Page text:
Benefits of Introverts and Extroverts in the Workplace
You have this dynamite worker who can only be described as an extrovert and seems to have the qualities you wished you had. But are they the best person to promote to management? Depends on how they get things done.
Benefits of Extroverts in the Workplace
If they are bubbly and happy it can be infectious. Not a bad thing, as this can help to motivate others who might be slow starters in the morning.
• Can the extrovert be serious when a crisis arises and not over-react with knee-jerking decisions?
• Do they feel their way is the smartest or do they stop and consider a good long-term solution?
• Sometimes a solution has to be quick to avoid a major crisis, are they good at quick responses?
• They are highly charged around people and thrive on the energy of others.
• Do they dominate without giving others a chance to talk or make decisions?
• Are they patient with introverts and do they understand them? Introverts understand extroverts, as they are aware of things and people that surround them.
• Need to learn the skills of being focused with single task issues by themselves.
Benefits of Introverts in the Workplace
They appear to be quiet but don’t let that fool you.
• Introverts are more inclined to look inward and do self evaluation.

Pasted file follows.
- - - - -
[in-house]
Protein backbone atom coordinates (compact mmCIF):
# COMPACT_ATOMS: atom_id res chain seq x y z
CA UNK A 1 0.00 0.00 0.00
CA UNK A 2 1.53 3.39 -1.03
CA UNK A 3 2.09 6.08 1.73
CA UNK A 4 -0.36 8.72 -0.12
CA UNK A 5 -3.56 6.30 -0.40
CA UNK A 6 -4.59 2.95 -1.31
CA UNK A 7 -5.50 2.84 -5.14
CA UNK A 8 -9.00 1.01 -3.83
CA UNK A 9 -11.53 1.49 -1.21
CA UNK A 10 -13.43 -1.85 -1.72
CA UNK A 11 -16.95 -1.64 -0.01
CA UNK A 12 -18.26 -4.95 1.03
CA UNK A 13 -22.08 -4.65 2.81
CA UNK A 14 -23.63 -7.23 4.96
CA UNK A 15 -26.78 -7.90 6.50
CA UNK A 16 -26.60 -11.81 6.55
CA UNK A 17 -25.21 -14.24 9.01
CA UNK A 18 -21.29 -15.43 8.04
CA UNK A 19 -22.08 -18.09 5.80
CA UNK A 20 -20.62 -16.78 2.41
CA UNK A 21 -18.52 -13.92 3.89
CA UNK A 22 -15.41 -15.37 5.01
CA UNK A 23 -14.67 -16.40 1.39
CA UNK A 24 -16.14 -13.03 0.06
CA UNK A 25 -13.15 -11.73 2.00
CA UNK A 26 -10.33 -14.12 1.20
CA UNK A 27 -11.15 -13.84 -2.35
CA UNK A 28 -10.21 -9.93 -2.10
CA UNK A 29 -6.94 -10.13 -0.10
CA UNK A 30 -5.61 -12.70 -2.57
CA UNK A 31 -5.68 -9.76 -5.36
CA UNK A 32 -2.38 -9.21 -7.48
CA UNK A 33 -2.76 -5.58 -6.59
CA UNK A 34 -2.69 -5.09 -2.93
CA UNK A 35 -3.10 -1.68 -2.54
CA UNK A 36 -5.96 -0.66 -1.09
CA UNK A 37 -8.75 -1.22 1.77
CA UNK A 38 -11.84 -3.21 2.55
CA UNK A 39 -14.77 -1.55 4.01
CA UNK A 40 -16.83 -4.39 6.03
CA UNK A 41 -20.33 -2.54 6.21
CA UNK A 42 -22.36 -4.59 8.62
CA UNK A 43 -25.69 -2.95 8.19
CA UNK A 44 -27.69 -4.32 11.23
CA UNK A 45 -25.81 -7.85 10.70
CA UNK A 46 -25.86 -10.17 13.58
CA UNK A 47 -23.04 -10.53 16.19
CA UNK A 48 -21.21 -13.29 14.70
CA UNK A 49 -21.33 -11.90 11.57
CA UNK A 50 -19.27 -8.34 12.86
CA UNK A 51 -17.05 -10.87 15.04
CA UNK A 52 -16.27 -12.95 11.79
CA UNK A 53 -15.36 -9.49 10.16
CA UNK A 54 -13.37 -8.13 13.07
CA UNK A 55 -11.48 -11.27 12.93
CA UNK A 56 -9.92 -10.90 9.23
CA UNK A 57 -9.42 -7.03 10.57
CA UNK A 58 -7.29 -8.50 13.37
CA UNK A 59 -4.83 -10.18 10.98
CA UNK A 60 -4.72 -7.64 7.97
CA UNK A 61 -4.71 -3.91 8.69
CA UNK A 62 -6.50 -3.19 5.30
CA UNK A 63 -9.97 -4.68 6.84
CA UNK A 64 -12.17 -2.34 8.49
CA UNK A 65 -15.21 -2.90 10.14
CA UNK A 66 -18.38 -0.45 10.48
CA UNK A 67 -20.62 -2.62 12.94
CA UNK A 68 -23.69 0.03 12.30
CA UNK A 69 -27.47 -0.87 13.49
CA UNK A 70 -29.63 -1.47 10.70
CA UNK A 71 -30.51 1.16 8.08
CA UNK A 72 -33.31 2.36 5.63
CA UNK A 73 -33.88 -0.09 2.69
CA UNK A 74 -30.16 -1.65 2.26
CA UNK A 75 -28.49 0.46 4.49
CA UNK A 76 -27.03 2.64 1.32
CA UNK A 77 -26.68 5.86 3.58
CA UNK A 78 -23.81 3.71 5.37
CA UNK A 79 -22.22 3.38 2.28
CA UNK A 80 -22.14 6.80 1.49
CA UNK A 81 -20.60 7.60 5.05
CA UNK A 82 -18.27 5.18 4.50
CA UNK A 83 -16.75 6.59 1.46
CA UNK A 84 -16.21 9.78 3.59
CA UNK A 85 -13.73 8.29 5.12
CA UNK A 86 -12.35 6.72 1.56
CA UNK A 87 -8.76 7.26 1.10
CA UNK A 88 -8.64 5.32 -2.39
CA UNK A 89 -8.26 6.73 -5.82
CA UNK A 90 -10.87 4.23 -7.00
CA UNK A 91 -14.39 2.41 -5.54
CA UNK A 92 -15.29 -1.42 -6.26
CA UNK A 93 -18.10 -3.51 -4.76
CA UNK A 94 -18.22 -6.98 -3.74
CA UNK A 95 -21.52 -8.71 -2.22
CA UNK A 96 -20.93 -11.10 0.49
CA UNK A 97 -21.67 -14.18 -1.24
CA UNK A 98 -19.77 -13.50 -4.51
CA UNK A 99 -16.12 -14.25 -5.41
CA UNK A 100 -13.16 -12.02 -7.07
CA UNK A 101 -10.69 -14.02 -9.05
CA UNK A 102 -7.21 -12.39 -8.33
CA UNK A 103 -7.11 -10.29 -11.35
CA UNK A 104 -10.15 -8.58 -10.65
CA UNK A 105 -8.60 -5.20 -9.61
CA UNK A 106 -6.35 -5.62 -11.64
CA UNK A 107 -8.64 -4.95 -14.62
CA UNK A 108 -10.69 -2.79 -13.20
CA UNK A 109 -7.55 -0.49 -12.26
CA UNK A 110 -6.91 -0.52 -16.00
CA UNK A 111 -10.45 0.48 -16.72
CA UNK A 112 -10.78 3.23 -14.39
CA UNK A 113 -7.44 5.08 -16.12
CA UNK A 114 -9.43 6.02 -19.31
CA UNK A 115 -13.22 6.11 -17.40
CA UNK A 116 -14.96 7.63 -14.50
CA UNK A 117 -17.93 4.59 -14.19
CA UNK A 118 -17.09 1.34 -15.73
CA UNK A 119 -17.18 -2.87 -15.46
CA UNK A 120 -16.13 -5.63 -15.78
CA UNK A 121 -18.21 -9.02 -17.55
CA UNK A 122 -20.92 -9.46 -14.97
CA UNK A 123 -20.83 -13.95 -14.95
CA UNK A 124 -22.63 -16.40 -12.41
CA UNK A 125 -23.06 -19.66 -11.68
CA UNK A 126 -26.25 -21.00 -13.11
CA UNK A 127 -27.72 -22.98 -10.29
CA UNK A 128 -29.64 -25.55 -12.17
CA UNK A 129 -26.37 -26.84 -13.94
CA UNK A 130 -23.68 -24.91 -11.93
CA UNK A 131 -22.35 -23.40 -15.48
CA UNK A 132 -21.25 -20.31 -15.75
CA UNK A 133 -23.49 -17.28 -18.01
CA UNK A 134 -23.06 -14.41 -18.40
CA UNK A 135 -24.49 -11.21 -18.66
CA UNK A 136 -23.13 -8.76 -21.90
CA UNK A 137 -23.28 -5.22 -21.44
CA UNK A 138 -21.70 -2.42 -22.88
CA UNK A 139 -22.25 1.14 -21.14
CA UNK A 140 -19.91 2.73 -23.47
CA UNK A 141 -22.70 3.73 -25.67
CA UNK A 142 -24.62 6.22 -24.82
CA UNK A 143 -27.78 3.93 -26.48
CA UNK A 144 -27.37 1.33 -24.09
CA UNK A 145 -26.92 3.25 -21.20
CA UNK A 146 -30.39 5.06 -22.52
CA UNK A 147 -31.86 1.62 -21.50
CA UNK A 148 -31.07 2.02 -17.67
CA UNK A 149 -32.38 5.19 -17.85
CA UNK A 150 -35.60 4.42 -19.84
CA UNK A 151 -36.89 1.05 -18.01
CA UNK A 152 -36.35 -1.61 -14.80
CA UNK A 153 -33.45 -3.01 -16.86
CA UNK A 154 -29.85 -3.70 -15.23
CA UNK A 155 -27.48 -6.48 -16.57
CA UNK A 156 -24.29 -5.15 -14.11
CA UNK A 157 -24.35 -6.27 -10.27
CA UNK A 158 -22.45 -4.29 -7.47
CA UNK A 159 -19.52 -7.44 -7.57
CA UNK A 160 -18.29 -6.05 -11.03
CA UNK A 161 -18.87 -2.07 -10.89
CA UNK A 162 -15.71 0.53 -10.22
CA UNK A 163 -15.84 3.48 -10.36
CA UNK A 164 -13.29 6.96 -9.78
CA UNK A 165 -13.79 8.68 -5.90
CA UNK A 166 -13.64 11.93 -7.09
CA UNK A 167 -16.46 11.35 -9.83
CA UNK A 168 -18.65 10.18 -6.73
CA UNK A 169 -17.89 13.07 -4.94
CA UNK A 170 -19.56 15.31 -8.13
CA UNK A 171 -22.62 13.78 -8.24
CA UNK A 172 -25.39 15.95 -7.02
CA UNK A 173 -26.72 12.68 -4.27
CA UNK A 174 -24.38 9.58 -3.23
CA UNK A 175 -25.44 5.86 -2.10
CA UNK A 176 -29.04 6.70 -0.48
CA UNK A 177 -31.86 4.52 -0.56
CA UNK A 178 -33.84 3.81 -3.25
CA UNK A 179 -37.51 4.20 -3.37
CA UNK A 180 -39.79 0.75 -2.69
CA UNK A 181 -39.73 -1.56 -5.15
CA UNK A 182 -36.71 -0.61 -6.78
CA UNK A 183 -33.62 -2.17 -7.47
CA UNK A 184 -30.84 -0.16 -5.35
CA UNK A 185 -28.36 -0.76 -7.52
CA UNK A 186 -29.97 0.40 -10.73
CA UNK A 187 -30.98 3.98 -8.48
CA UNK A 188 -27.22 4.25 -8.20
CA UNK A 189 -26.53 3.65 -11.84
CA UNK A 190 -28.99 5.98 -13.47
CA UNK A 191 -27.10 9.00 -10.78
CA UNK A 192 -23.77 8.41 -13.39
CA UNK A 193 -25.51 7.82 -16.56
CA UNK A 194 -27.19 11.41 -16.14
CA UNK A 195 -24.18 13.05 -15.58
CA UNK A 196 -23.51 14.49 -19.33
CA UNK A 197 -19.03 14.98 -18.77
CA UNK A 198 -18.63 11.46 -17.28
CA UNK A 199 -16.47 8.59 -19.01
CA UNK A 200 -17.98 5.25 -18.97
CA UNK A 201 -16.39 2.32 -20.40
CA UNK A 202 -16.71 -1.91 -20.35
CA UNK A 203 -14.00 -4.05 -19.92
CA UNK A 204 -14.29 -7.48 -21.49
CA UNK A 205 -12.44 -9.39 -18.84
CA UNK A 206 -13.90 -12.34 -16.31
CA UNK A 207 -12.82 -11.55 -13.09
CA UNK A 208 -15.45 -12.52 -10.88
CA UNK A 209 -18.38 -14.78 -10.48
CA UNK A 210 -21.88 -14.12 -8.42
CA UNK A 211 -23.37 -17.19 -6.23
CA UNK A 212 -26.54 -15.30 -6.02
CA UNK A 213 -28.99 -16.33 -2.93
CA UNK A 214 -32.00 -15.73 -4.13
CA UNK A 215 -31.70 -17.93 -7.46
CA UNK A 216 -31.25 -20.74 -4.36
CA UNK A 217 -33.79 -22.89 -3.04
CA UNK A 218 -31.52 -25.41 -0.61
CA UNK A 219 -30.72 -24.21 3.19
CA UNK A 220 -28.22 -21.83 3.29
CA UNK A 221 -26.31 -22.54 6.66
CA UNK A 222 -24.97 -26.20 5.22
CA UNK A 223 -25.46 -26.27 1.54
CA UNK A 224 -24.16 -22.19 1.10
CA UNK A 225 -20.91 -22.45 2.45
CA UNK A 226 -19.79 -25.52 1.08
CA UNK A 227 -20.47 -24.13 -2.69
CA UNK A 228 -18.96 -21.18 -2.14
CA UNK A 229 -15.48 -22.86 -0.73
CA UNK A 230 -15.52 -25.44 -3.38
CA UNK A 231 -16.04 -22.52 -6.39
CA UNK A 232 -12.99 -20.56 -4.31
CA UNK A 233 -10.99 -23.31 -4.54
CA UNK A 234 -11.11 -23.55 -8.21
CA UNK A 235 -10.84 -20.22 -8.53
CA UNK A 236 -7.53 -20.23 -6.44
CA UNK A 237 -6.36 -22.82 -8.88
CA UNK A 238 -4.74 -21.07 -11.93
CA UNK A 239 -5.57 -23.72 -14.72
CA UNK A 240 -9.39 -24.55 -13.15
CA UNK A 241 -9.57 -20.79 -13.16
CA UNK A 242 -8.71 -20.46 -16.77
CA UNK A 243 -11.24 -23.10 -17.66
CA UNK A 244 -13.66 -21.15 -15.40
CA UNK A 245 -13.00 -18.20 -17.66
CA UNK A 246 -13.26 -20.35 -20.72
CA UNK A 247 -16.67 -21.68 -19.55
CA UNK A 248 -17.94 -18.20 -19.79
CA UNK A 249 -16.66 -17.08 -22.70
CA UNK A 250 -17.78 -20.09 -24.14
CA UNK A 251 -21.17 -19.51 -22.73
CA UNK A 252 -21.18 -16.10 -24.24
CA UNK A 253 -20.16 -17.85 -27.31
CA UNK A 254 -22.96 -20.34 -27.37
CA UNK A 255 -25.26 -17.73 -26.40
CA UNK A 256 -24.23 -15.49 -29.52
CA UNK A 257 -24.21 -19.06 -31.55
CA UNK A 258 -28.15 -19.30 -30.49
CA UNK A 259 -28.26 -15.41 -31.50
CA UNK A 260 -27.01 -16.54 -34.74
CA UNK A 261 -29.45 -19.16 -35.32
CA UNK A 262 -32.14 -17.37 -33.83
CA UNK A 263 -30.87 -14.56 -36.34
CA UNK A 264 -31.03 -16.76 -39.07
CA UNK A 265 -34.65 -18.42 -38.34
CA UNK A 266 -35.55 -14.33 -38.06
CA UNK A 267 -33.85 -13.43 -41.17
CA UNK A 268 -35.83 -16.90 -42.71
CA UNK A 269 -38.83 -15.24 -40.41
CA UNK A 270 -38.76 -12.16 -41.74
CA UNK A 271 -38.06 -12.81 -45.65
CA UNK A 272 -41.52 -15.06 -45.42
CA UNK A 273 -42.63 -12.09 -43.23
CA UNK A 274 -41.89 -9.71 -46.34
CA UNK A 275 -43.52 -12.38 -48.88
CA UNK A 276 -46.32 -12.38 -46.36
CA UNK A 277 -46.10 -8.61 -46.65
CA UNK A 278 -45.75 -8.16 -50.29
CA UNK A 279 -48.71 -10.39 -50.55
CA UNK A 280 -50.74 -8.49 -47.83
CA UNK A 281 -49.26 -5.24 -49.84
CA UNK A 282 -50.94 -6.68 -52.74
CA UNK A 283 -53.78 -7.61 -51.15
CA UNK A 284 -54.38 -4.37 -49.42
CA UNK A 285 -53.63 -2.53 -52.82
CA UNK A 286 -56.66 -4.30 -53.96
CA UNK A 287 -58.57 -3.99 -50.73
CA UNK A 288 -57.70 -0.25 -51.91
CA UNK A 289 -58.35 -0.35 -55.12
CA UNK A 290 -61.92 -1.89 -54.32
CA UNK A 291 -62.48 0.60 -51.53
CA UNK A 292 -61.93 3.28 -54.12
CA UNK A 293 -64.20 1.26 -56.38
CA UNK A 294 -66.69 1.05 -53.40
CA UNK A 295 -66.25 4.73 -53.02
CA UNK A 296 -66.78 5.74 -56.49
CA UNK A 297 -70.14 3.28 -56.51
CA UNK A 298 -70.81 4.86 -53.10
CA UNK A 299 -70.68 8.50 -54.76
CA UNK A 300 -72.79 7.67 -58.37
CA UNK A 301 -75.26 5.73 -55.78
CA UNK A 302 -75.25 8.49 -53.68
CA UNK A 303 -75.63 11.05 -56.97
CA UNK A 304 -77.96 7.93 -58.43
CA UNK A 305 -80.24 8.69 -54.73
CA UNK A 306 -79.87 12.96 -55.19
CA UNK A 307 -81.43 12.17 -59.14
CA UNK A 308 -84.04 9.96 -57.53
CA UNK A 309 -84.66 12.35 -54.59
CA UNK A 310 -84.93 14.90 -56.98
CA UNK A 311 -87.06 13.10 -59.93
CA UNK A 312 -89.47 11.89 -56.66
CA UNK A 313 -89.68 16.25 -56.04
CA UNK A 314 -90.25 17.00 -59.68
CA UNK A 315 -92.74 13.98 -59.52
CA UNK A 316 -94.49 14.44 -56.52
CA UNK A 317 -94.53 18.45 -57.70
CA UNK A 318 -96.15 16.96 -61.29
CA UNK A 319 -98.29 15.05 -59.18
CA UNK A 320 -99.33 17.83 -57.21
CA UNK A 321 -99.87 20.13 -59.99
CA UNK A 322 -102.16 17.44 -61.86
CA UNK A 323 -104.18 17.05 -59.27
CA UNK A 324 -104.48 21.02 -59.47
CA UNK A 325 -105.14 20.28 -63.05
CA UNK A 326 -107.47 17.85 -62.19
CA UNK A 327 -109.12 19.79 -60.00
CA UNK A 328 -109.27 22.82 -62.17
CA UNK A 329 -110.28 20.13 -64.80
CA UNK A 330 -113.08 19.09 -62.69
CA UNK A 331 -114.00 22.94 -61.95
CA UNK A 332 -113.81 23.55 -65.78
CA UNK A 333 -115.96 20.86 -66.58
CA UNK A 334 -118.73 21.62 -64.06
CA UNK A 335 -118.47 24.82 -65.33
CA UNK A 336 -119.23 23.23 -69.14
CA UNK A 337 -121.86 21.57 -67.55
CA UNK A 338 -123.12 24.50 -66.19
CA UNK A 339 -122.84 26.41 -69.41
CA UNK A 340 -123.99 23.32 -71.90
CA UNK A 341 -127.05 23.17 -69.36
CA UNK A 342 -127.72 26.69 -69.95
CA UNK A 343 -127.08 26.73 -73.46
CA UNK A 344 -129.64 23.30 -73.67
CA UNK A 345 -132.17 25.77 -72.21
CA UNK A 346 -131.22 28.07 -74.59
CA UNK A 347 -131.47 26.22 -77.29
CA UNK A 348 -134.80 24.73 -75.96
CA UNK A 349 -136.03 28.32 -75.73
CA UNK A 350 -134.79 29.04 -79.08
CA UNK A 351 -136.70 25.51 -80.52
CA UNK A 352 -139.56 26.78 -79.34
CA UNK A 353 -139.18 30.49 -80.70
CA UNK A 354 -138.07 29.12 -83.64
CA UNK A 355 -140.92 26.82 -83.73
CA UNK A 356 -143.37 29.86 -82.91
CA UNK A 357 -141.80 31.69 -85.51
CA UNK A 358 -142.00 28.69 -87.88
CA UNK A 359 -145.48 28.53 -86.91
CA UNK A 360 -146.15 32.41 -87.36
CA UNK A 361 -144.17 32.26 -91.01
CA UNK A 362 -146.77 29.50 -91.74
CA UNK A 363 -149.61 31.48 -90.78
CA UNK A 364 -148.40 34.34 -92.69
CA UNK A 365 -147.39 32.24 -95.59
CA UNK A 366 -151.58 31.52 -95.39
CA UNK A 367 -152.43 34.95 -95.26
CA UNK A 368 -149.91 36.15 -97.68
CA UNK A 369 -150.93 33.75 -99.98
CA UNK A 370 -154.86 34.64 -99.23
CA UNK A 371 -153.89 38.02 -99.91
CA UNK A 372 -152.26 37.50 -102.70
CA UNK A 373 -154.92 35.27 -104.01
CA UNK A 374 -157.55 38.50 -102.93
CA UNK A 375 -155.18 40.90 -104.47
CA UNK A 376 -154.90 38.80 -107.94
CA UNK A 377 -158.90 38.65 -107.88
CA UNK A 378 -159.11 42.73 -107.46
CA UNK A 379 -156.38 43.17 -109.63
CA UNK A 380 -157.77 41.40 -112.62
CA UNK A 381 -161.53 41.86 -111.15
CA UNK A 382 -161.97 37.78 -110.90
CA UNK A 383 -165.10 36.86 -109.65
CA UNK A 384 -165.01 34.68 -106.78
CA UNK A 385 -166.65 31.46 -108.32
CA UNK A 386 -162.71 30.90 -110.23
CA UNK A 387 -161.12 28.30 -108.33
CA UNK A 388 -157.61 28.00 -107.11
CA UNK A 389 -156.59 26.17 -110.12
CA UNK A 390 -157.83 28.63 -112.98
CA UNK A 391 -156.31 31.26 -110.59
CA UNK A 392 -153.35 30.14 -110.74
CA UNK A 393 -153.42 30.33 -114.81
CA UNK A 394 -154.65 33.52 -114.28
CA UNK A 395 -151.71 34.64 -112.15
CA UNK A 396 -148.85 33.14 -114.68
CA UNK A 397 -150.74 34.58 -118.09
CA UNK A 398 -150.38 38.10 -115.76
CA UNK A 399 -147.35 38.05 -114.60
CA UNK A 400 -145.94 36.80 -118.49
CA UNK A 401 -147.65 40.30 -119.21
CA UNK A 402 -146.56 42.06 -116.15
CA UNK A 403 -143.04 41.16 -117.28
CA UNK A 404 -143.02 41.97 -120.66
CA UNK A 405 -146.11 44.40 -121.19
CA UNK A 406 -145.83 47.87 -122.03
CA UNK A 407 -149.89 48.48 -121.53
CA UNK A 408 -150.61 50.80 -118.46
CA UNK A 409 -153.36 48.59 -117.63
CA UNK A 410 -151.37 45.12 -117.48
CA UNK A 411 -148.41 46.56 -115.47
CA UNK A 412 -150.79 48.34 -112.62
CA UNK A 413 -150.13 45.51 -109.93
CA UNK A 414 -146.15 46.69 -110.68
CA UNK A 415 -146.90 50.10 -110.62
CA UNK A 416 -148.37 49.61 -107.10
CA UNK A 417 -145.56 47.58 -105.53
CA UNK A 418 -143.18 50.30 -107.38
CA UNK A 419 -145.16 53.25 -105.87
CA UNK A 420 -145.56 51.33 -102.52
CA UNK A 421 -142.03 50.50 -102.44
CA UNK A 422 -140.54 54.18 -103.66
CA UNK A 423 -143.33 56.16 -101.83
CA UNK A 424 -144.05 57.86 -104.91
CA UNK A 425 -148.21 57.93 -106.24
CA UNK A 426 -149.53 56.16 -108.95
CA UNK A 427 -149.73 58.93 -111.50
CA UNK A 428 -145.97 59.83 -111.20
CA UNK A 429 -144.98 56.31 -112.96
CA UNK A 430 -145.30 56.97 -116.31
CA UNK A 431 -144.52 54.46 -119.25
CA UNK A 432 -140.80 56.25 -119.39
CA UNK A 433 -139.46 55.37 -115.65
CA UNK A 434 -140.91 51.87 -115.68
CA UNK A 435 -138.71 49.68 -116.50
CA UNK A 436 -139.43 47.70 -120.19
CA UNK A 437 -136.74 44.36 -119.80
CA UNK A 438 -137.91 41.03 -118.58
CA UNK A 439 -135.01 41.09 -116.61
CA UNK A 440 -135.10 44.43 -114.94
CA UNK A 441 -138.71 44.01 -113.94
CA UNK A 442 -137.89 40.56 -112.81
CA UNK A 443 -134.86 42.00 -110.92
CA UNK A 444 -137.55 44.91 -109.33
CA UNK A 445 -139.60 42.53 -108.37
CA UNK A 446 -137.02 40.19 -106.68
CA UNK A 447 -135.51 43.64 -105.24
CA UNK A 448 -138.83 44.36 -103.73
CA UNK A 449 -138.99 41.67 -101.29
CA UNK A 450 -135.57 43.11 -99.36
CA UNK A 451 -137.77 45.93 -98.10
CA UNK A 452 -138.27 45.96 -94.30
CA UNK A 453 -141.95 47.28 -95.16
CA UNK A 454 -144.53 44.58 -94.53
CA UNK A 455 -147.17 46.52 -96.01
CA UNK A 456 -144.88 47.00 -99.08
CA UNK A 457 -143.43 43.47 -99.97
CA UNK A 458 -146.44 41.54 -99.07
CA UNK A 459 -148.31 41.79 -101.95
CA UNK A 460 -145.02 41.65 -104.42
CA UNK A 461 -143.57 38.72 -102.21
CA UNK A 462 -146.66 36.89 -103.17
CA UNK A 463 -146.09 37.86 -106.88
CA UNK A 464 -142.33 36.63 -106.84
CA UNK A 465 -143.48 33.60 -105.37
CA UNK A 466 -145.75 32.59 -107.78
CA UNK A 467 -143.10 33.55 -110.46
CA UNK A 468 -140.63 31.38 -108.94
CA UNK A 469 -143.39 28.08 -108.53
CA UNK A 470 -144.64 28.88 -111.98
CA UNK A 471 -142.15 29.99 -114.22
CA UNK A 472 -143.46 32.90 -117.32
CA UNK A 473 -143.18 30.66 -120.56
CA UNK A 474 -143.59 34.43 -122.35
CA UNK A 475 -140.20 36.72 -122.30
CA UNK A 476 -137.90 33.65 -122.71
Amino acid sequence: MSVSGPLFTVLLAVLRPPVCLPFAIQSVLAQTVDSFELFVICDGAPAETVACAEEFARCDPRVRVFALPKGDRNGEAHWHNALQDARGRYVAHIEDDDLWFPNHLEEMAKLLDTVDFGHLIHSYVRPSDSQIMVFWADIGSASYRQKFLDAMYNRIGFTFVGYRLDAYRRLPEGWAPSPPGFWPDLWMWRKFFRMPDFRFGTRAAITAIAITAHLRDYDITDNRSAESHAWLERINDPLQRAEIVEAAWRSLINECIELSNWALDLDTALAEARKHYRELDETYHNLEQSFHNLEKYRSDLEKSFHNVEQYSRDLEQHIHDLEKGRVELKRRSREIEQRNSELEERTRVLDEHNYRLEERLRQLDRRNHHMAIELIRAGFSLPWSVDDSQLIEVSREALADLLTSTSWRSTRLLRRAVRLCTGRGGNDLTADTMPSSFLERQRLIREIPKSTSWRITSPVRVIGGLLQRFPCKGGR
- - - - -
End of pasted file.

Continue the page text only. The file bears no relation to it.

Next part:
• They will take it upon themselves to get more knowledge if it’s lacking.
• When they do speak, their words hold more impact.
• They are better listeners and observers.
• Introverts can sit down and focus on what needs to be done.
• Most will share their knowledge when asked to do so.
• They have empathy for others.
• Introverts thrive on solitude and get more accomplished when they can focus without interruptions.
• Rejuvenate by being alone after around a crowd.
Extroverts can be Great Sales Personnel
Extroverts have fewer problems with meeting people face to face. Conversations are easy, as they love to talk.
You might think they are the obvious choice for your sales staff. Only if they know when to be quiet and pick the perfect time to sell.
Some are natural born sellers, others are not.
Can an Introvert be a Sales Person?
You bet they can.
But they are more likely to use the soft-sell approach.
They might start off with, “I know you are probably not interested in this, but thought I would tell you and let you decide.”
Pressure is off for the prospect. Many are successful with this approach.
It catches the customer off guard and not compelled to buy. They soon learn this might be something they really can’t live without.
Introverts are not so opposing, yet can be very persuasive, making customers more relaxed.
How to Find the Best Workplace Plan
Introverts are deep thinkers and work out great ideas on their own.
If everyone is sitting in a room with an extrovert with opinions, many times everyone goes along with the plan and it might not be the best sound advice.
Let everyone work alone and produce ideas on their own, then bring everyone together to throw ideas around.
The extrovert that might lead the group with his/her plan may not hold the best conceived plan.
When each person brings a new idea to the table without being influenced by the loudest in the room, you may find the introvert has given it a great amount of thought, analyzed the pros and cons, coming up with the best plan to utilize.
Effective Brainstorming Techniques